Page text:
Why Sentimental Marketing Campaigns in the USA Don’t Work?
Did you know that US consumers prefer images of strong women in Mother’s Day campaigns? We’ve analyzed the recent and last year’s campaign from the popular US florist shop Telefora. One was a great success, while the other failed terribly. To explain why, we dug into marketing research on what Mother’s Day means to Americans from a cultural perceptive.
Women March Also on the Second Sunday in May
Remember @womensmarch on President Trump’s inauguration day? USA is one of the biggest advocates of female activism and empowerment. The country also has the highest rate of single mothers worldwide. Don’t forget the famous “We Can Do it!” campaign during wartime to boost workers moral. During history women in America have become associated as fighters and survivors. In the spirit of the start of Mother’s Day, Americans like to celebrate the holiday as a manifest of not only a mother’s love, but also her strength.
Why Teleflora Got it Right Last Year
In 2016 the online florist shop Teleflora managed to issue one of the most recognizable Mother’s Day campaigns. The add features voice actor Mike Pollock reading the famous speech “What It Takes to Be Number One” from legendary football coach Vince Lombardi. We see moms working various jobs, walking kids to school, serving in the military and even giving birth. The add finishes with the sentence: “Motherhood isn’t always hearts and roses. Mother’s Day can be.”
The marketing team managed to merge America’s greatest symbols with motherhood in just 2 minutes. Teleflora’s head of marketing David Dancer said that with all the sweat and tears mothers go through they deserve to be called heroes. The company’s approach proved to be right as the video has had more than 6.8 million views.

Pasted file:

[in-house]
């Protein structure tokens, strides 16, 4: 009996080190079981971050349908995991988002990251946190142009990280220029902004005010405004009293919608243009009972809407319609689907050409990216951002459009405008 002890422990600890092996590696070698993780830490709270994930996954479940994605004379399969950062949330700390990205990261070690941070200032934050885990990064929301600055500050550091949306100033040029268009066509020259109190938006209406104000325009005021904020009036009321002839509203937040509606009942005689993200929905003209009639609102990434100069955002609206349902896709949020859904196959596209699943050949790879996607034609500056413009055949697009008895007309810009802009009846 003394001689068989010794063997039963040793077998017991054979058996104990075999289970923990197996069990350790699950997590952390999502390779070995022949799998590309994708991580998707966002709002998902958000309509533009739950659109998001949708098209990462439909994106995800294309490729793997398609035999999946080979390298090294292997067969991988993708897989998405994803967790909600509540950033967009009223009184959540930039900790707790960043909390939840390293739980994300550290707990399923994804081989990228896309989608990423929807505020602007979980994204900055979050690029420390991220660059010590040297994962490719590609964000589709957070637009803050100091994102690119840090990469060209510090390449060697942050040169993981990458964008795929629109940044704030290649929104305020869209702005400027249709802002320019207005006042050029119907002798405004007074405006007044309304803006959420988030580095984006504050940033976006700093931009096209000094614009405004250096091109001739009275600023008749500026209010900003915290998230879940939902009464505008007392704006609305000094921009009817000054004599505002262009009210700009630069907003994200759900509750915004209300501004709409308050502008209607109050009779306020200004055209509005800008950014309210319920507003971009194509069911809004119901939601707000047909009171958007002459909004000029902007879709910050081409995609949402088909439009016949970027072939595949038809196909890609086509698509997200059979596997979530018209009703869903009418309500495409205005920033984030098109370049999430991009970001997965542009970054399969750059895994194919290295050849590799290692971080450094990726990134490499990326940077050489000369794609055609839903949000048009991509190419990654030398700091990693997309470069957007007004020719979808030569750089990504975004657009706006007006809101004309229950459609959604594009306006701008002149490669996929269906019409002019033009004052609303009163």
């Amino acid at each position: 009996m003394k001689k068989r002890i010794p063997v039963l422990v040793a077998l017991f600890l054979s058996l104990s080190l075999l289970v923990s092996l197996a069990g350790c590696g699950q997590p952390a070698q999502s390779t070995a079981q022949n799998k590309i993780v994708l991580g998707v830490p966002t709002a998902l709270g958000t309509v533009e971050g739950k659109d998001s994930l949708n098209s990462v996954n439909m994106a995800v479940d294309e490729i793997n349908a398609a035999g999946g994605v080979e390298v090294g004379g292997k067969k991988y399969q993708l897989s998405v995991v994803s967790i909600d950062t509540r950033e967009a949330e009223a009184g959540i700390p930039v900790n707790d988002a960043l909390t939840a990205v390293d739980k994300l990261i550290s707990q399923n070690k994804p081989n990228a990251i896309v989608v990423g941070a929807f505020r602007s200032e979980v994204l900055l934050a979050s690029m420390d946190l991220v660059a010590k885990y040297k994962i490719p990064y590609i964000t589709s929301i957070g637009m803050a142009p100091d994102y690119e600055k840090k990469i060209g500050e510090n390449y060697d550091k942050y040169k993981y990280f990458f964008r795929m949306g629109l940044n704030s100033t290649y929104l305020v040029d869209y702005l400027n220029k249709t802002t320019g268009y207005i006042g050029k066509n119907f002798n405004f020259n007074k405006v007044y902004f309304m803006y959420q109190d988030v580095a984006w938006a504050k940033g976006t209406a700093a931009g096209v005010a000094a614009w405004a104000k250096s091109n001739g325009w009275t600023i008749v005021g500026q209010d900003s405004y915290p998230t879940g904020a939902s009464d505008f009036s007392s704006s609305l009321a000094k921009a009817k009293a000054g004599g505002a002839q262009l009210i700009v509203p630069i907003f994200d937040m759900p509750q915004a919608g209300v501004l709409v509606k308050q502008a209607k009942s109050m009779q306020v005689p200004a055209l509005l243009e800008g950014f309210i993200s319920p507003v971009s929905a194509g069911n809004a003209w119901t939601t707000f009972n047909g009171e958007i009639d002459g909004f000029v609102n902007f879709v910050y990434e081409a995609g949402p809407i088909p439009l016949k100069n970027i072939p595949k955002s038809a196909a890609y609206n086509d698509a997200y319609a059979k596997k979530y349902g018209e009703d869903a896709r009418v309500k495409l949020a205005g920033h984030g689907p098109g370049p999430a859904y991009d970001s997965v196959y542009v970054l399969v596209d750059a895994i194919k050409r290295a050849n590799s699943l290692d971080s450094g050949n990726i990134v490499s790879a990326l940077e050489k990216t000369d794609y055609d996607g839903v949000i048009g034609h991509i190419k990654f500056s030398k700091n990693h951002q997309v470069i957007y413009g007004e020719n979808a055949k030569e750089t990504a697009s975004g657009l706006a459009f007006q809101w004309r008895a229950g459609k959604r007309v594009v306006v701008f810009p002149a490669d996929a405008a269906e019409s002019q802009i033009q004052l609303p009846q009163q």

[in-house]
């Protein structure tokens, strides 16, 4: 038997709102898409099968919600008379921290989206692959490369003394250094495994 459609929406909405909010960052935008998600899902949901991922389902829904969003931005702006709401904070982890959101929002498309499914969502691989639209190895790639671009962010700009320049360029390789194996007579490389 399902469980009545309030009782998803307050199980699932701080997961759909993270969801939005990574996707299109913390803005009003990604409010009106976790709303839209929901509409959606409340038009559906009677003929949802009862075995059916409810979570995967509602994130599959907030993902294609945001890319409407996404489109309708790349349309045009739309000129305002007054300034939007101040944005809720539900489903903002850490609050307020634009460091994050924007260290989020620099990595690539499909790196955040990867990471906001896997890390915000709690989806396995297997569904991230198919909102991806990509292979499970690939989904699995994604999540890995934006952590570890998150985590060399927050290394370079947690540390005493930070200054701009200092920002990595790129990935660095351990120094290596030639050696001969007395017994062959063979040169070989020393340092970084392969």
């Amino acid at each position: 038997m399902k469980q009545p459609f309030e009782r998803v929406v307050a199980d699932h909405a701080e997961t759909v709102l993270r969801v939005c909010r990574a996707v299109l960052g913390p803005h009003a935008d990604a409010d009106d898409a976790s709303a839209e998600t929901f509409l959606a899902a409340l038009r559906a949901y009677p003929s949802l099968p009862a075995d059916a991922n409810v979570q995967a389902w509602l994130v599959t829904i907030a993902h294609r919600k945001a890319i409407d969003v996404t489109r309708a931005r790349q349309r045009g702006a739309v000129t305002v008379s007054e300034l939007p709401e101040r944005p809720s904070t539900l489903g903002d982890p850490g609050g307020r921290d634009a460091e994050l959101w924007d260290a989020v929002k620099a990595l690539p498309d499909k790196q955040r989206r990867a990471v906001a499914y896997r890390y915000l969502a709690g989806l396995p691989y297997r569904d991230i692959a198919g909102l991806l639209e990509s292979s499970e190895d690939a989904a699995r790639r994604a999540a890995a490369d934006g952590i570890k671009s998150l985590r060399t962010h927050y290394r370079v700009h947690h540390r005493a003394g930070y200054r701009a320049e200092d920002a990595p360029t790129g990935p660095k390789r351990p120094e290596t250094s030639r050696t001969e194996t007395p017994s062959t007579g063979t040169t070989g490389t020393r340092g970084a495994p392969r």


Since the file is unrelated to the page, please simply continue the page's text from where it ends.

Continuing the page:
Sorry, You’re Missing 26.5 Million Views?
Ok, we’re being mean. But, according to David Dancer Teleflora expected to gain 30 million views via social media channels for their latest Mother’s Day campaign “Just Like Her”. Currently, the video has a bit over than 4.5 thousand views on YouTube. What are your first thoughts when watching it?
You are not your mother. You are just like her.
The “play” with the common saying doesn’t work. “You’re just like your mother.” vs. the above add slogan sound too similar. We know Mother’s Day is about celebrating love in the family, but mother-daughter relationships are one of the most complex of their kind. Most women get at least a tiny bit irritated when they are being compared to their mothers. In contrast to last year’s add it’s, well simply put – boring.
It All Started Off As a Fight
Reasons why Americans favor strong female portrayals are rooted in the nation’s history. The first initiative for an officially recognized Mother’s Day came from Julia Ward Howe. After the American Civil War she issued a Mother’s Day Proclamation as a homage to mothers and the peace they bring. Ward’s efforts were continued by mother Anna R. and daughter Anna M. Jarvis. The later pushed legislators so hard that in 1914 President Woodrow Wilson signed Mother’s Day into national observance, declared on the second Sunday in May.
Jarvis was greatly disturbed by the swung of commercialism which started to grow around Mother’s Day. She protested against flower sales on the holiday and even got herself arrested. She died in poverty and childless not knowing that The Florist’s Exchange paid for her care.
Teleflora forgot about the origins of Mother’s Day and served its customers an image that has no proper cultural context. The add itself lacks clarity in the message leaving viewers confused about its purpose. Good marketing can change the way people think. But when you’re choosing an uncommon path, you should make sure it’s original.
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Featured image: Pixabay.com